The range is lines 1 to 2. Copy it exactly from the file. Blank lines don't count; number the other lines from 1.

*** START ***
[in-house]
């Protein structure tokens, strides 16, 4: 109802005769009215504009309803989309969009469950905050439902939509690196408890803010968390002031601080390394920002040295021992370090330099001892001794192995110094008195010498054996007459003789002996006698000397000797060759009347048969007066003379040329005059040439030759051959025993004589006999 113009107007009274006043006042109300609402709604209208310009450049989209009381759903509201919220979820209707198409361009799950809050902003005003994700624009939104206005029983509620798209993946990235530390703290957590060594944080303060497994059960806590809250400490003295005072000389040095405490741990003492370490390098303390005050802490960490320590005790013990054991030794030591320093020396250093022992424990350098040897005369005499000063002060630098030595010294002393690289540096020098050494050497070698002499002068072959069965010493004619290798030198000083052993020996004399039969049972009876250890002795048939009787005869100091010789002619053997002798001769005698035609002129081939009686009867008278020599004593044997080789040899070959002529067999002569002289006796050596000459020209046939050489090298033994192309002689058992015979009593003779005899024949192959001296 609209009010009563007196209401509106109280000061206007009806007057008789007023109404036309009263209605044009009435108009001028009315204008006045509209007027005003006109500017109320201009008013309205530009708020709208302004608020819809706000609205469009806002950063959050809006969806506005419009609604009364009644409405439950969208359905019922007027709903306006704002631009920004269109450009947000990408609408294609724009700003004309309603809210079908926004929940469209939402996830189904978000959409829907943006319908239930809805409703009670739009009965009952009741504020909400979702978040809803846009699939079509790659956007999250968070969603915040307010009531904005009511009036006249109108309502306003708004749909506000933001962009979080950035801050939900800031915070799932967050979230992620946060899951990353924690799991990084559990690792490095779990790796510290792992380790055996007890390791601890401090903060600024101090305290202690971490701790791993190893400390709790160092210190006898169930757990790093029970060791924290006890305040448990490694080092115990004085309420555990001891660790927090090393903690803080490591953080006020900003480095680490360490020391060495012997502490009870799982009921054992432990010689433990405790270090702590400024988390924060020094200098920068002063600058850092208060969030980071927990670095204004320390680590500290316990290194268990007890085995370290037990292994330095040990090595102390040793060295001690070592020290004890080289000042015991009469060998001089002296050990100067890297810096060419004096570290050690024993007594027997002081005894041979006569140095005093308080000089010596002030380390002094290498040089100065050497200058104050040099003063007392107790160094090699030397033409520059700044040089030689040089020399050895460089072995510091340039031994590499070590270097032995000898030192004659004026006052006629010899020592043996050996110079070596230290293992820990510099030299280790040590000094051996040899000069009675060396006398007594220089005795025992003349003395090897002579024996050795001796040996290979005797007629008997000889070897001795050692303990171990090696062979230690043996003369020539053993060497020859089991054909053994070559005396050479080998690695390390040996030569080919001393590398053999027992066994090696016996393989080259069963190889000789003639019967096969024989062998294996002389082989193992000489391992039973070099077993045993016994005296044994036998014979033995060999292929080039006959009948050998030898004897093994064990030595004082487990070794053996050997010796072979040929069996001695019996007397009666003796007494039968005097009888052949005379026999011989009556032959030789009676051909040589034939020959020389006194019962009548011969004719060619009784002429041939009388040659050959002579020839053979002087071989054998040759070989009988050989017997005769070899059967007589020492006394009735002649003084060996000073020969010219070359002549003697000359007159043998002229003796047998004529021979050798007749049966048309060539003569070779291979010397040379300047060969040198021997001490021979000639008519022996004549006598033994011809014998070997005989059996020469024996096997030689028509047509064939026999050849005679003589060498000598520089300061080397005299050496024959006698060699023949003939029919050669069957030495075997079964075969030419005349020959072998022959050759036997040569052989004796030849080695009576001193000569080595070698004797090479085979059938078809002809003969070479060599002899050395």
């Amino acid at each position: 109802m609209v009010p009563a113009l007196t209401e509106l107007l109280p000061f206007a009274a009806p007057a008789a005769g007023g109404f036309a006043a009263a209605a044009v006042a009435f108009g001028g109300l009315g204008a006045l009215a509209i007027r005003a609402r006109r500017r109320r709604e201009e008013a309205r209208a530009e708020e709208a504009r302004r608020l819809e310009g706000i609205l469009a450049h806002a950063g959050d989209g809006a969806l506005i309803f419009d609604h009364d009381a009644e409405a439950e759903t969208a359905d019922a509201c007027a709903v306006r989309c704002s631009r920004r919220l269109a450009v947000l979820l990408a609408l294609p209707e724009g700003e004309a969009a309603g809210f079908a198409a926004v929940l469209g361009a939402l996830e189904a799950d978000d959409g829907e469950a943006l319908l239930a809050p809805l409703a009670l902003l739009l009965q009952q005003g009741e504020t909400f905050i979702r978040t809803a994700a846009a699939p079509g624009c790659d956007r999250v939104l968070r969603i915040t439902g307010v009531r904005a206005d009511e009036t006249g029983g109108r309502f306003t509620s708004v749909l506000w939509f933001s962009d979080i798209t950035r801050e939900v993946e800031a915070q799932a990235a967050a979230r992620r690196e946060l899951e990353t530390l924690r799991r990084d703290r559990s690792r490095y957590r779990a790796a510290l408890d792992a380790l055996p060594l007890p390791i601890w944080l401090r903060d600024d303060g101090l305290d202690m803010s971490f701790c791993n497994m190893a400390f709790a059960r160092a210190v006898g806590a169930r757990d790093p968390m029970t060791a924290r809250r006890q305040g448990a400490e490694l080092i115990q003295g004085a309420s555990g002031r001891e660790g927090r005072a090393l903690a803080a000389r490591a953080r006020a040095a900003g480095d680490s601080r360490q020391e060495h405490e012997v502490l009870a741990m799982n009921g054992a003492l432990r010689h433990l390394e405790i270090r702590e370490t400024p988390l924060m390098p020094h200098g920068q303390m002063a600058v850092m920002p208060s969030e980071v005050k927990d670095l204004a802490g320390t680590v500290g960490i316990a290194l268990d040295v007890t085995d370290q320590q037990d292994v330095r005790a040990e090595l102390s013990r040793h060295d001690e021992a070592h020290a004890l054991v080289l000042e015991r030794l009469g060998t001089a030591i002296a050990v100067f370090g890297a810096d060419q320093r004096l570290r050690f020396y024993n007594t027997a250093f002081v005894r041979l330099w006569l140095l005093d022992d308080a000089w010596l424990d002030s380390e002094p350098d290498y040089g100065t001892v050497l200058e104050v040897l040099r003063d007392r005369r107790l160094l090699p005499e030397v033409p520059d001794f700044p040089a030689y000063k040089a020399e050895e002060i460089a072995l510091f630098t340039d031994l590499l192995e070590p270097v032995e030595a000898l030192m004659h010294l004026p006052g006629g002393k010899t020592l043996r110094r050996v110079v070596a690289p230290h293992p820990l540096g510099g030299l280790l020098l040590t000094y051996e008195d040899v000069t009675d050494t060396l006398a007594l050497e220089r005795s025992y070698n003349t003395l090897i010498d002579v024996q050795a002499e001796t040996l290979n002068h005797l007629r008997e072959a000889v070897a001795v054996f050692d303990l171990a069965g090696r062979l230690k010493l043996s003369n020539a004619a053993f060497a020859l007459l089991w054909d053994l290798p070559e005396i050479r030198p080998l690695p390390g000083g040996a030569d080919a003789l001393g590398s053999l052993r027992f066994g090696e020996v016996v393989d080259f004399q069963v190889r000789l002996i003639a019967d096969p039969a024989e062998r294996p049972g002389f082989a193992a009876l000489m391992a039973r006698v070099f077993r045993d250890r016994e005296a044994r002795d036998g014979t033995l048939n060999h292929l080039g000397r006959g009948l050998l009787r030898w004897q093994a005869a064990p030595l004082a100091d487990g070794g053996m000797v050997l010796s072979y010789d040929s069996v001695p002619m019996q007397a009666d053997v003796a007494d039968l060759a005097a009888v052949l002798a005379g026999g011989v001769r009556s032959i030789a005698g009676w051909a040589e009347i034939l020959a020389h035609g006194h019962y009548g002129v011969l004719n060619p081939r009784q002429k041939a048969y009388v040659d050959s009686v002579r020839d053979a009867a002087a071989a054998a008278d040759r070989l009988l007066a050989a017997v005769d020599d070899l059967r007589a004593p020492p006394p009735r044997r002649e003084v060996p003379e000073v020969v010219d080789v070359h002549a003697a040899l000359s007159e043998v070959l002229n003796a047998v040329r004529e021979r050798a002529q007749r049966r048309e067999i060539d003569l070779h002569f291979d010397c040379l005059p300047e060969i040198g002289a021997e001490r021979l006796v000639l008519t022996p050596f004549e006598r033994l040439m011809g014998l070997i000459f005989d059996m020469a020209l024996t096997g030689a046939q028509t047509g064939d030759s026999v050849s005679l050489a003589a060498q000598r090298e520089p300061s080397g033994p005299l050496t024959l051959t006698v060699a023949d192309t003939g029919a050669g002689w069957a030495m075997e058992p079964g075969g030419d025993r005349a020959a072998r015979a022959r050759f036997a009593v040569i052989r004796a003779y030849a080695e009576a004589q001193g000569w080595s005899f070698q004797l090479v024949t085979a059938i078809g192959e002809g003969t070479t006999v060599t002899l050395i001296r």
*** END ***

[in-house]
């Protein structure tokens, strides 16, 4: 109802005769009215504009309803989309969009469950905050439902939509690196408890803010968390002031601080390394920002040295021992370090330099001892001794192995110094008195010498054996007459003789002996006698000397000797060759009347048969007066003379040329005059040439030759051959025993004589006999 113009107007009274006043006042109300609402709604209208310009450049989209009381759903509201919220979820209707198409361009799950809050902003005003994700624009939104206005029983509620798209993946990235530390703290957590060594944080303060497994059960806590809250400490003295005072000389040095405490741990003492370490390098303390005050802490960490320590005790013990054991030794030591320093020396250093022992424990350098040897005369005499000063002060630098030595010294002393690289540096020098050494050497070698002499002068072959069965010493004619290798030198000083052993020996004399039969049972009876250890002795048939009787005869100091010789002619053997002798001769005698035609002129081939009686009867008278020599004593044997080789040899070959002529067999002569002289006796050596000459020209046939050489090298033994192309002689058992015979009593003779005899024949192959001296 609209009010009563007196209401509106109280000061206007009806007057008789007023109404036309009263209605044009009435108009001028009315204008006045509209007027005003006109500017109320201009008013309205530009708020709208302004608020819809706000609205469009806002950063959050809006969806506005419009609604009364009644409405439950969208359905019922007027709903306006704002631009920004269109450009947000990408609408294609724009700003004309309603809210079908926004929940469209939402996830189904978000959409829907943006319908239930809805409703009670739009009965009952009741504020909400979702978040809803846009699939079509790659956007999250968070969603915040307010009531904005009511009036006249109108309502306003708004749909506000933001962009979080950035801050939900800031915070799932967050979230992620946060899951990353924690799991990084559990690792490095779990790796510290792992380790055996007890390791601890401090903060600024101090305290202690971490701790791993190893400390709790160092210190006898169930757990790093029970060791924290006890305040448990490694080092115990004085309420555990001891660790927090090393903690803080490591953080006020900003480095680490360490020391060495012997502490009870799982009921054992432990010689433990405790270090702590400024988390924060020094200098920068002063600058850092208060969030980071927990670095204004320390680590500290316990290194268990007890085995370290037990292994330095040990090595102390040793060295001690070592020290004890080289000042015991009469060998001089002296050990100067890297810096060419004096570290050690024993007594027997002081005894041979006569140095005093308080000089010596002030380390002094290498040089100065050497200058104050040099003063007392107790160094090699030397033409520059700044040089030689040089020399050895460089072995510091340039031994590499070590270097032995000898030192004659004026006052006629010899020592043996050996110079070596230290293992820990510099030299280790040590000094051996040899000069009675060396006398007594220089005795025992003349003395090897002579024996050795001796040996290979005797007629008997000889070897001795050692303990171990090696062979230690043996003369020539053993060497020859089991054909053994070559005396050479080998690695390390040996030569080919001393590398053999027992066994090696016996393989080259069963190889000789003639019967096969024989062998294996002389082989193992000489391992039973070099077993045993016994005296044994036998014979033995060999292929080039006959009948050998030898004897093994064990030595004082487990070794053996050997010796072979040929069996001695019996007397009666003796007494039968005097009888052949005379026999011989009556032959030789009676051909040589034939020959020389006194019962009548011969004719060619009784002429041939009388040659050959002579020839053979002087071989054998040759070989009988050989017997005769070899059967007589020492006394009735002649003084060996000073020969010219070359002549003697000359007159043998002229003796047998004529021979050798007749049966048309060539003569070779291979010397040379300047060969040198021997001490021979000639008519022996004549006598033994011809014998070997005989059996020469024996096997030689028509047509064939026999050849005679003589060498000598520089300061080397005299050496024959006698060699023949003939029919050669069957030495075997079964075969030419005349020959072998022959050759036997040569052989004796030849080695009576001193000569080595070698004797090479085979059938078809002809003969070479060599002899050395």